Thursday, April 30, 2015

March gets 5 Stars {Non-Fiction} {Graphic Novel}

March Book One by John Lewis is a non-fiction autobiography written about his experience during the civil rights movement in the south (North Carolina, Alabama, Tennessee, etc.).  He writes about his meeting with Martin Luther King, and the non-violent protests he participated in for blacks to have equal rights.  This graphic novel is a fast read (little language) and perfect for a reluctant high school student.  This would make a great book for a high/low student needing to read a biography for a school project.  Best for high school students and up. Alohamora Open a Book

I, like everyone else, are big fans of graphic novels.  They are ridiculously fast reads, and the pictures are extra bonuses.  However, March was the first biographical graphic novel, and I loved it.  

I give March by John Lewis 5 out of 5 stars.

This autobiography almost read like an historical fiction in the sense that you learn something but you are also entertained; it definitely earns its 5 stars.  

The graphic novel format made it entertaining and perfect for a wide audience.  Boys and girls in grades 8th and up will enjoy this book and won't complain if they have to read it for a school assignment in history or English class. Even the reluctant readers will enjoy this book.

This graphic novel is a clean read with just a couple instances of language all used within context.  

March is an historical biography/memoir about John Lewis and his experience growing up in the south fighting peacefully for civil rights and to cease segregation.  This is book 1 of 3, and you will probably be clamoring for the sequels.  You might as well request them from the library all at the same time.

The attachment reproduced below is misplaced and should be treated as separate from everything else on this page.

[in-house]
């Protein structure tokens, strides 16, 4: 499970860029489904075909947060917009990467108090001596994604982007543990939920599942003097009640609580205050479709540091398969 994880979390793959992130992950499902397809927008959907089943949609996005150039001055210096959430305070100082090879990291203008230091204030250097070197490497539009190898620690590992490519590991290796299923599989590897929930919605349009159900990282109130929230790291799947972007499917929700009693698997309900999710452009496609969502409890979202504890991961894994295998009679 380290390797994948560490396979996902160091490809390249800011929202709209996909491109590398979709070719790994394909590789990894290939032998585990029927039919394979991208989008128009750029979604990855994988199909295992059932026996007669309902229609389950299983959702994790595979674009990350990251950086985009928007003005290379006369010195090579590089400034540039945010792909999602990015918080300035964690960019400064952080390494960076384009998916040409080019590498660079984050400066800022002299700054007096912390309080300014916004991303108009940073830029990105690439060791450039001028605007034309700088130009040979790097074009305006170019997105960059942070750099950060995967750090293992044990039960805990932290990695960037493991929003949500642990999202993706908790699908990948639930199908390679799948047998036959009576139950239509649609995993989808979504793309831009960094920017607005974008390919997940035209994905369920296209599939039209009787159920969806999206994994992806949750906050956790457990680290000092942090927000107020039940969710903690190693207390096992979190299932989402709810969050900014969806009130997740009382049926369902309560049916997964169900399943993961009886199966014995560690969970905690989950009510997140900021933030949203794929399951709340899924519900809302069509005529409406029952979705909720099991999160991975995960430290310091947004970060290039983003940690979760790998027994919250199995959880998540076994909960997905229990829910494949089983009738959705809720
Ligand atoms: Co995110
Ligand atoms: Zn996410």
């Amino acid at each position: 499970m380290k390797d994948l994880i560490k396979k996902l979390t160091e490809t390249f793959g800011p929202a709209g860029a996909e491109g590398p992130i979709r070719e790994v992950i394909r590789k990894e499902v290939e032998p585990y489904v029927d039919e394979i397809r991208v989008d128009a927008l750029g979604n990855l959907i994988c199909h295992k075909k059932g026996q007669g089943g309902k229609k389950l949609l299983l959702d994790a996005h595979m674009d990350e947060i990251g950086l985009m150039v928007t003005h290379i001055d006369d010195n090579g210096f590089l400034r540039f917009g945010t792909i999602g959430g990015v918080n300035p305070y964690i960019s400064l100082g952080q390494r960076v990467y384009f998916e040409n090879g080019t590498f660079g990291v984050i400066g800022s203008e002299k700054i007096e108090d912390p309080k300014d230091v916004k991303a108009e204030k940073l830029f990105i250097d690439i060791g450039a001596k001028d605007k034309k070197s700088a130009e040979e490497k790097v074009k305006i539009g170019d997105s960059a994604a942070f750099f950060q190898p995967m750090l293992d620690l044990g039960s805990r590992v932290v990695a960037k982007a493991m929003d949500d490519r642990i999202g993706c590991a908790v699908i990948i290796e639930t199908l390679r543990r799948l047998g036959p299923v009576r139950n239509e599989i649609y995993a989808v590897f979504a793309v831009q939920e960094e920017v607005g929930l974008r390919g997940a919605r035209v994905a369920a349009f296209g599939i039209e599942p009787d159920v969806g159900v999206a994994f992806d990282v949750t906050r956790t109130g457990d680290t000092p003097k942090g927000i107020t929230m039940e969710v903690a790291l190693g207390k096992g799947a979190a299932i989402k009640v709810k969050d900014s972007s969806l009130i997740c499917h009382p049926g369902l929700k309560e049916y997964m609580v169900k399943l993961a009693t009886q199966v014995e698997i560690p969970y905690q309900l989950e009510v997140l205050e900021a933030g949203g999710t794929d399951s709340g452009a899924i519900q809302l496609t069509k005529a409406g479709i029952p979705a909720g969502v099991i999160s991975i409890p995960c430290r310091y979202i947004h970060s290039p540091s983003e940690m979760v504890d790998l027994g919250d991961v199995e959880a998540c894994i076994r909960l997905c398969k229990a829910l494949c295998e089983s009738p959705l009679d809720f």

Definitely request this book from the library.  You'll love learning something new, and you'll enjoy every page in this quick read. 

Amazon had the following book review

"Congressman Lewis, with Michael D’Orso’s assistance, told his story most impressively in Walking with the Wind (1998). Fortunately, it’s such a good story—a sharecropper’s son rises to eminence by prosecuting the cause of his people—that it bears retelling, especially in this graphic novel by Lewis, his aide Aydin, and Powell, one of the finest American comics artists going. After a kicker set on the Edmund Pettus Bridge in Selma, Alabama, on March 7, 1965 (the civil rights movement’s Bloody Sunday), the story makes January 20, 2009 (President Obama’s inauguration) a base of operations as it samples Lewis’ past via his reminiscences for two schoolboys and their mother, who’ve shown up early at his office on that milestone day for African Americans. This first of three volumes of Lewis’ story brings him from boyhood on the farm, where he doted over the chickens and dreamed of being a preacher, through high school to college, when he met nonviolent activists who showed him a means of undermining segregation—to begin with, at the department-store lunch counters of Nashville. Powell is at his dazzling best throughout, changing angle-of-regard from panel to panel while lighting each with appropriate drama. The kineticism of his art rivals that of the most exuberant DC and Marvel adventure comics—and in black-and-white only, yet! Books Two and Three may not surpass Book One, but what a grand work they’ll complete."

Are you a fan of graphic novels?  This is most definitely my favorite historical graphic novel. 

Happy Autobiography Graphic Novel reading!

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